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Want to fix policing? Start with a better 911 system.

“911 call takers are gatekeepers for the entire criminal justice system. We need to start treating them that way.”

A 911 emergency dispatch center in Centennial, Colorado, on February 5. Arapahoe County is the second county in Colorado to classify telecommunicators as first responders.
RJ Sangosti/Denver Post/Getty Images

Tamir Rice, a 12-year-old Black child, was playing with a toy pellet gun in a Cleveland park when a police car arrived on the scene. Within moments of exiting his squad car, officer Timothy Loehmann shot and killed Rice. The surveillance video of the November 2014 shooting garnered worldwide attention, and Rice remains a symbol for the Black Lives Matter movement.

As is the case with many high-profile police killings, most after-the-fact reports focused on the incident itself and the officer’s record: Why didn’t Loehmann give any warning before shooting? Would he have done the same to a white child? Why was the officer hired in the first place, given he had been deemed unfit for duty by a different police department?

These are legitimate questions. But it’s possible the most important factor in Rice’s killing was what happened in the moments before the police officer arrived on the scene.

Like the majority of police killings of unarmed civilians, this incident began with a 911 call. The civilian who called 911 on Rice initially reported a Black male with a gun in a park, but then clarified the initial description, saying that Tamir is “probably a juvenile” and that the weapon is “probably fake.” However, according to police records, that clarifying information did not get passed on to responding officers. All the information Loehmann and his partner heard from their dispatcher was, “We have a Code 1” — the department’s highest level of urgency.

That error may have been the difference between life and death for a child.

When Paul Taylor, a former police officer, use-of-force training instructor, and now a criminologist at the University of Colorado Denver, found out that the 911 dispatch information about Rice had been wrong, he decided to run an experiment.

Taylor put 300 police officers representing 18 agencies in two states through an interactive firearms training simulator. All the officers were told about a “possible trespass in progress.” Then some were told that the “subject appears to be holding a gun” and others that the “subject appears to be talking on a cellphone.”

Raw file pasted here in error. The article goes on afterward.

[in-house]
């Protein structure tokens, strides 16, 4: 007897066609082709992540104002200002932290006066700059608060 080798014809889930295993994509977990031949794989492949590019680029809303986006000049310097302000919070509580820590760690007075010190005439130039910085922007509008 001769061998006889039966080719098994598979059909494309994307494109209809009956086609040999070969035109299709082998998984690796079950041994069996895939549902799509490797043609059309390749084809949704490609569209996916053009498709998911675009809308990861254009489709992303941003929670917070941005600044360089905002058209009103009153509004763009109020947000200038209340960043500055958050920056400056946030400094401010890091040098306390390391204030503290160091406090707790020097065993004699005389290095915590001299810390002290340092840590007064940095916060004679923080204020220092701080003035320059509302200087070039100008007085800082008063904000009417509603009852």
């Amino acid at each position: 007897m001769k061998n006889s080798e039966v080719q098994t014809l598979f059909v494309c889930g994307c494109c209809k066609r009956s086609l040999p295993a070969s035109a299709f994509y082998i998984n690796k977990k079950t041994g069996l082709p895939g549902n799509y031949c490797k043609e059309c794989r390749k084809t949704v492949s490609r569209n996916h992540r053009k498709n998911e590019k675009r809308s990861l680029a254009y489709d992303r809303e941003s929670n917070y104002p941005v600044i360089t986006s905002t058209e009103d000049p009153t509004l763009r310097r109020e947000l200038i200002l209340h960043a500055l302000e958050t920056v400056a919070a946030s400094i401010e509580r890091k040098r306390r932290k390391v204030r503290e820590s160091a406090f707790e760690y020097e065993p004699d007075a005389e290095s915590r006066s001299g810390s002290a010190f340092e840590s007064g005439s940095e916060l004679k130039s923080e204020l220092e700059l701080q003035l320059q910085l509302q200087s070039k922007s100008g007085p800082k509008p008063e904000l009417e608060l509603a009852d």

When the officers arrived at the scene, they saw a man matching the description of the suspect with his hands in his jacket pockets. For half the volunteers, the man quickly pulled a cellphone out of his pocket to film the officers; for the other half, the man pulled out a handgun and pointed it at them. The officers had to make a split-second decision to shoot or not shoot, with their virtual lives at stake.

The results were dramatic. Six percent of officers who had been advised that the subject appeared to be talking on a cellphone ended up shooting the man who attempted to film them with his phone. But 62 percent of the officers who were told the suspect had a gun did the same. In other words, officers who were told the man had a cellphone were 10 times less likely to shoot an unarmed suspect than those with incorrect information. (In the scenario where the suspect drew a gun, 100 percent of the officers shot the suspect, regardless of what dispatch told them.)

“What blew me away is that these results held for all officers no matter what,” Taylor told me. “It didn’t matter how much experience you had. It didn’t matter if you were on a SWAT team. Getting the wrong information universally increased the risk of making an error.”

Findings like this one do not excuse police officers of wrongdoing. Nor do they suggest that anti-Black racial bias doesn’t play a huge role in police shootings — it most certainly does. What studies like this (and others) demonstrate is that when it comes to police violence and aggression, the officer-civilian interaction itself is only part of the story.

Of the 50 million Americans who came into contact with the police in 2015, about half were the result of citizen-requested police services, usually through an emergency call number. And 83 of the 153 police killings of unarmed civilians that year began with a 911 call. Research on the 911 system is scarce and imperfect (that’s putting it lightly), so we don’t know for certain how many of these calls contained incorrect information. But the experts I spoke to mentioned data points — like the proportion of calls downgraded by officers once they arrive on the scene — and examples like the killings of Rice, Francisco Serna, and Fridoon Rawshan Nehad and the arrest of Henry Louis Gates Jr. as evidence of the severity of the problem.

“We will never know what would have happened to Tamir Rice if the officer had been given a different image of what was happening,” says Rebecca Neusteter, the executive director of the Health Lab at the University of Chicago’s Urban Labs. “But I would like to believe he would have approached that situation very differently if he was aware this could just be a kid playing in the park.”